Interesting to hear this from the UX team at spotify. I think these are all very good advice.
Of course, Decided to see how fast I could trigger an obscure error message in the app. 2 minutes in:
1. Enable offline mode 2. Click a song that hasn't been downloaded yet 3. "Song unavailable" is the error. No explanation why.
Great advice, BUT: apart from the laziness and the poor written communication skills, often the real reason for the vagueness is that these pesky details are simply unavailable to the coders who throw that exception or issue that message. It is buried somewhere deep in the bowels of inner components.
Better error messages start with better architecture.
One thing that has amazingly never improved for 20 years. That's when your internet connection does not work. It could be anything from:
1. your computer broke 2. your network/wifi card failed 3. your wifi access point failed 4. your hub/switch failed 5. your router failed 6. your cable modem failed 7. your ISP failed 8. the URL you were trying to reach failed
The error message you get is just a generic one with no clue at all.
It's nice to see this raised as an important issue for designers. It can be really hard to get anybody outside engineering interested in error messages until they see them show up in production.
I also like the emphasis on giving explanations that help the user understand what they can and can't do next. When users see errors, they immediately go into the mode of trying to make it work. They get hyped up and focused; they don't relax. A vague "friendly" message will just frustrate them further if it doesn't help them understand what to do next.
I think this is one aspect of UX where engineers can provide a unique perspective. I think designers and product managers are often surprised by the amount of energy a user can pour into struggling with an error, and the level of anger and frustration that can result. As programmers we can identify with that experience better than most, so we need to take it on ourselves to write good error messages and, when possible, present them to the designer as part of the design that needs their attention and vetting.
I'll quote the Android Guidelines on error messages here, because they summarize it well into a single sentence:
> It's not my fault
> Be gentle in how you prompt people to make corrections. They want to feel smart when they use your app. If something goes wrong, give clear recovery instructions but spare them the technical details. If you can fix it behind the scenes, even better.
You can find the other design principles of Android quickly summarized here: https://developer.android.com/design/get-started/principles....
These design principles are important for any developer, on any platform, and they're short enough that they're easy to remember.
See the Macintosh User Interface Guidelines for the original Mac. They thought this through.
Error messages were to be two sentences. The first one explains the problem. The second sentence says what to do about it. There were rules for buttons, too. "Your file has been lost" should have a button that says "Sorry", not "OK".
Last week I saw someone get stuck trying to change his password, the interface would not tell him what criteria was making it not secure enough.
Also equally important and related to the article is messages on exceptions raised by libraries used by developers. I think this is one of the primary reasons why I found some Python's open sourced libraries like Numpy or Pandas easy to learn. Most of the messages when an exception is raised are specific and helpful in helping me fixing the error.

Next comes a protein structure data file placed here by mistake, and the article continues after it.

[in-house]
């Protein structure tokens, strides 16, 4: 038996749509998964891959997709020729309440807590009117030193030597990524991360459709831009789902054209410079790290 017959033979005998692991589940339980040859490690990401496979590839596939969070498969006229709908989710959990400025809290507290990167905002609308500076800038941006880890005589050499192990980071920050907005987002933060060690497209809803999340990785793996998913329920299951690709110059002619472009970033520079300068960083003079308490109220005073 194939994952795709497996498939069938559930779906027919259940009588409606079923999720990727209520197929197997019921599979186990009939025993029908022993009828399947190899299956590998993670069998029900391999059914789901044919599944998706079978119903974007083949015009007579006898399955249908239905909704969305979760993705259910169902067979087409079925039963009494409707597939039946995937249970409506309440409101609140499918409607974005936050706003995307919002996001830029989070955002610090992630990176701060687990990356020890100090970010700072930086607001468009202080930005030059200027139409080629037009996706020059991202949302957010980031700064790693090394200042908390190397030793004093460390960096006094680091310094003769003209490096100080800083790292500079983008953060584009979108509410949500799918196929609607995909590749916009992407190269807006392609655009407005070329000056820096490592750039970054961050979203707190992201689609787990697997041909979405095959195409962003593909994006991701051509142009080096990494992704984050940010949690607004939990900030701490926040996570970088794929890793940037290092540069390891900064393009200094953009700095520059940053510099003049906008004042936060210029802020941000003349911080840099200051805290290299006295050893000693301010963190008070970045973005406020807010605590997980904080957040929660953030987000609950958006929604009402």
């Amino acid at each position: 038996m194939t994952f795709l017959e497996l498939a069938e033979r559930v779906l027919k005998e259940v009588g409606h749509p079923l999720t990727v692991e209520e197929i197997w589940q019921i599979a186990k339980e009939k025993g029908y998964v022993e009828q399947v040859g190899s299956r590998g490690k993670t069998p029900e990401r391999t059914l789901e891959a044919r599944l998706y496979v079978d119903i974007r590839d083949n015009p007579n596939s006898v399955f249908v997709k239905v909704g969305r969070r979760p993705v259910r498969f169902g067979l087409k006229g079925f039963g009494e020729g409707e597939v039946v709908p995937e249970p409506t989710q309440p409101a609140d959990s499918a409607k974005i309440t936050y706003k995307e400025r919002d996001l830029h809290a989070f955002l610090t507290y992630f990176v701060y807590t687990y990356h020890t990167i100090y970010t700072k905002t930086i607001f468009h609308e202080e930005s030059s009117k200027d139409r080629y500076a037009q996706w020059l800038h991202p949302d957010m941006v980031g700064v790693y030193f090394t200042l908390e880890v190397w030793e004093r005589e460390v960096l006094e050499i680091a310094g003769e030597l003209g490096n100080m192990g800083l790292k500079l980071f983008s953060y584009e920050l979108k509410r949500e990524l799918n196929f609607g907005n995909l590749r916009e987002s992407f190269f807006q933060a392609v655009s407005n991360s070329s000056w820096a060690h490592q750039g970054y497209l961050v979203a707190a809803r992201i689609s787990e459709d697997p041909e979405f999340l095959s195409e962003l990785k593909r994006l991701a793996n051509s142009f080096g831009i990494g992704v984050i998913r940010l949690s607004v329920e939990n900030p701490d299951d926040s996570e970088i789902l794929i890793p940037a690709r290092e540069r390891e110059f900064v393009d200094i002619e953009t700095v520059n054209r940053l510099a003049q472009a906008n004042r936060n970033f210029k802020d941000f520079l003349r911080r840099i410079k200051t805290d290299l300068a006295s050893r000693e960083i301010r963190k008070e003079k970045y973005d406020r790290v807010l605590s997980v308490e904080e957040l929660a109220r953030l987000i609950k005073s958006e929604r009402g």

Mate of mine from years ago (we've lost touch), once told me that the system he built to scan blood samples and used by lab techs all over the UK had some very interesting error messages he put in there.
He got a call one day from a customer who told him the error message read "Fuckity, fuckity, fuck, everything's about to get stuck". His response on the phone was "Well, the good news is I know exactly where the error is..."
It was in a loop you shouldn't be able to get into and so his defence was that this error was "impossible".
Yeah, can't really disagree with any of this. Depressing how many programmers and software designers don't listen to this advice though, I mean, look at the standard Windows Media Player error nowadays. Server execution failed, really? You couldn't be more precise than that?
Eh, I guess it's still better than the (thankfully very rare outside of deliberate glitches) error Nintendo consoles give you now. "The software closed because an error occurred". Thanks for that useful piece of advice.
Haha. Last error message I saw from Spotify was: "Login failed. Unable to login, either username or password is incorrect. Have you signed up for a Spotify account?". The issue was that I filled in my email instead of username into a form that said "Username or email", see https://community.spotify.com/t5/iOS-iPhone-iPad/I-can-t-log... Tell me something about error messages, Spotify.
There was an excellent talk by Larry Wall on the perl6 error message design. I think it was in Santa Clara and it was a Perl Conference, but haven't found a transcript yet. It was about 9 years ago.
Anyone have a link?
So is there a guide for error messages when the message is not client facing. The grammar, format, etc. +1 if it also provides language specific info , for example in Java use e.getMessage() etc?
One of Nielsen's classic UX heuristics:
> Error messages should be expressed in plain language (no codes), precisely indicate the problem, and constructively suggest a solution.
ed has perfected it years ago:
I love diagnosing Microsoft enterprise frameworks.
Half the time in CRM or NAV, it's either an error code with zero google results, or, "general error."
And yes, I know about tracing.
It's disappointing that this needs to be spelled out. It really should be common sense, minimal competency.